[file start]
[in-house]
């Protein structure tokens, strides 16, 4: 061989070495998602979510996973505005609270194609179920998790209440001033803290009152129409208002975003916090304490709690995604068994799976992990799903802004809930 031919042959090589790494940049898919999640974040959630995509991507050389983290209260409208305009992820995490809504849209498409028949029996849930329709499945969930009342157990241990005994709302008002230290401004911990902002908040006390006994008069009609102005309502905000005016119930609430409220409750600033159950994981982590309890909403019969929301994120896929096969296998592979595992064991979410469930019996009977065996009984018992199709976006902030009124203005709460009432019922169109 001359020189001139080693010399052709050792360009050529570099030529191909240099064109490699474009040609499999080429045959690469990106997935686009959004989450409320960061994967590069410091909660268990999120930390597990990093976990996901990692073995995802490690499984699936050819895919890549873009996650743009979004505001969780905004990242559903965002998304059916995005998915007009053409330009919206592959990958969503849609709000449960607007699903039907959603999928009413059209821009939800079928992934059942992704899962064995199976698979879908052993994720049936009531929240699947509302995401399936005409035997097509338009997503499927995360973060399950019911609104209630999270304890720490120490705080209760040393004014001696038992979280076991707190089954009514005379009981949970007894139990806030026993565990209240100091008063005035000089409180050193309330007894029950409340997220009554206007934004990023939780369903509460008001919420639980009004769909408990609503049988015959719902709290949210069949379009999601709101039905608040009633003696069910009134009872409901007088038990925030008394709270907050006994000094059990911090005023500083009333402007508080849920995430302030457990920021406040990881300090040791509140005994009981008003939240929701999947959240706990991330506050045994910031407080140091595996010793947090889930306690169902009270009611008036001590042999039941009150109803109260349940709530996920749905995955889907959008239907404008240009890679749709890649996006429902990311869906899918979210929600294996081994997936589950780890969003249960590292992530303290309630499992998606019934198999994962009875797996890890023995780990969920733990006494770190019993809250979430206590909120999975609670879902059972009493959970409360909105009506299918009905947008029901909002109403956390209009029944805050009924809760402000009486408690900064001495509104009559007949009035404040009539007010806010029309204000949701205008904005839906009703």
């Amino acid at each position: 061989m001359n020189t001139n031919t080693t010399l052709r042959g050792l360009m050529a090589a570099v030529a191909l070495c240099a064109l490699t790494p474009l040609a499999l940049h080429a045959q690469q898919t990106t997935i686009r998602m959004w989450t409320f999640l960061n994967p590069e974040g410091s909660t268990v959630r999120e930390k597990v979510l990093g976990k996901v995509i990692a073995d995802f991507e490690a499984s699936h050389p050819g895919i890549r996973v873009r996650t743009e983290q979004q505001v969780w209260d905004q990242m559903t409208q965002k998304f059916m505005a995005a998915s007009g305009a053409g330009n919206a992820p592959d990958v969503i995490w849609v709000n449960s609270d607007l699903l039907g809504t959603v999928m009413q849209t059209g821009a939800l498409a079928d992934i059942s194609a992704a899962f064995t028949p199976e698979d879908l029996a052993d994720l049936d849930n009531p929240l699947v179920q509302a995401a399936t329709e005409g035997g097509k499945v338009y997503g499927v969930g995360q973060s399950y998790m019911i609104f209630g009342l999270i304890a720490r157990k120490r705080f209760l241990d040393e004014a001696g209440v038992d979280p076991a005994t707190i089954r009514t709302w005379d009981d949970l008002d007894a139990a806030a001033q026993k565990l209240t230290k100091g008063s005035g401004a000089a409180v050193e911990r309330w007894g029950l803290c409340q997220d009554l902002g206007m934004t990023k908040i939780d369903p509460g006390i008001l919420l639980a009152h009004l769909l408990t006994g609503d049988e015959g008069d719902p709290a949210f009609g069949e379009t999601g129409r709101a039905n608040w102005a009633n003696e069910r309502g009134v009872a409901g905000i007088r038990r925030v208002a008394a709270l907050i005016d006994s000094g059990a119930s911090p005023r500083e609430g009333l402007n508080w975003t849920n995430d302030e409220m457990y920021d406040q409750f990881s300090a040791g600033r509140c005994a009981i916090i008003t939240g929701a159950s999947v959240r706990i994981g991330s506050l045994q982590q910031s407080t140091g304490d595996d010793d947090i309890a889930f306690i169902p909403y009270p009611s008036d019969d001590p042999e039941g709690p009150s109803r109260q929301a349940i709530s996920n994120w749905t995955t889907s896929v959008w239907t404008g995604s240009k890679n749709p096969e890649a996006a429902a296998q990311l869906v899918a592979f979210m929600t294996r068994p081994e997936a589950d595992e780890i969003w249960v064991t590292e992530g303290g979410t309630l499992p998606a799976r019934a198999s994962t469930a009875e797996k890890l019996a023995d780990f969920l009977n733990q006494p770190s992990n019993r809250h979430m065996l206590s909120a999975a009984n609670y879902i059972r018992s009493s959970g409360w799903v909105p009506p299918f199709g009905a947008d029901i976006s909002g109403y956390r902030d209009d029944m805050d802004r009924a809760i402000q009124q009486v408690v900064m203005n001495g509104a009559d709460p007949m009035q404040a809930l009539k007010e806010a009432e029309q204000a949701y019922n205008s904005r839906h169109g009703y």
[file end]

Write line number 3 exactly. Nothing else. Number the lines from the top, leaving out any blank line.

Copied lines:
């Amino acid at each position: 061989m001359n020189t001139n031919t080693t010399l052709r042959g050792l360009m050529a090589a570099v030529a191909l070495c240099a064109l490699t790494p474009l040609a499999l940049h080429a045959q690469q898919t990106t997935i686009r998602m959004w989450t409320f999640l960061n994967p590069e974040g410091s909660t268990v959630r999120e930390k597990v979510l990093g976990k996901v995509i990692a073995d995802f991507e490690a499984s699936h050389p050819g895919i890549r996973v873009r996650t743009e983290q979004q505001v969780w209260d905004q990242m559903t409208q965002k998304f059916m505005a995005a998915s007009g305009a053409g330009n919206a992820p592959d990958v969503i995490w849609v709000n449960s609270d607007l699903l039907g809504t959603v999928m009413q849209t059209g821009a939800l498409a079928d992934i059942s194609a992704a899962f064995t028949p199976e698979d879908l029996a052993d994720l049936d849930n009531p929240l699947v179920q509302a995401a399936t329709e005409g035997g097509k499945v338009y997503g499927v969930g995360q973060s399950y998790m019911i609104f209630g009342l999270i304890a720490r157990k120490r705080f209760l241990d040393e004014a001696g209440v038992d979280p076991a005994t707190i089954r009514t709302w005379d009981d949970l008002d007894a139990a806030a001033q026993k565990l209240t230290k100091g008063s005035g401004a000089a409180v050193e911990r309330w007894g029950l803290c409340q997220d009554l902002g206007m934004t990023k908040i939780d369903p509460g006390i008001l919420l639980a009152h009004l769909l408990t006994g609503d049988e015959g008069d719902p709290a949210f009609g069949e379009t999601g129409r709101a039905n608040w102005a009633n003696e069910r309502g009134v009872a409901g905000i007088r038990r925030v208002a008394a709270l907050i005016d006994s000094g059990a119930s911090p005023r500083e609430g009333l402007n508080w975003t849920n995430d302030e409220m457990y920021d406040q409750f990881s300090a040791g600033r509140c005994a009981i916090i008003t939240g929701a159950s999947v959240r706990i994981g991330s506050l045994q982590q910031s407080t140091g304490d595996d010793d947090i309890a889930f306690i169902p909403y009270p009611s008036d019969d001590p042999e039941g709690p009150s109803r109260q929301a349940i709530s996920n994120w749905t995955t889907s896929v959008w239907t404008g995604s240009k890679n749709p096969e890649a996006a429902a296998q990311l869906v899918a592979f979210m929600t294996r068994p081994e997936a589950d595992e780890i969003w249960v064991t590292e992530g303290g979410t309630l499992p998606a799976r019934a198999s994962t469930a009875e797996k890890l019996a023995d780990f969920l009977n733990q006494p770190s992990n019993r809250h979430m065996l206590s909120a999975a009984n609670y879902i059972r018992s009493s959970g409360w799903v909105p009506p299918f199709g009905a947008d029901i976006s909002g109403y956390r902030d209009d029944m805050d802004r009924a809760i402000q009124q009486v408690v900064m203005n001495g509104a009559d709460p007949m009035q404040a809930l009539k007010e806010a009432e029309q204000a949701y019922n205008s904005r839906h169109g009703y």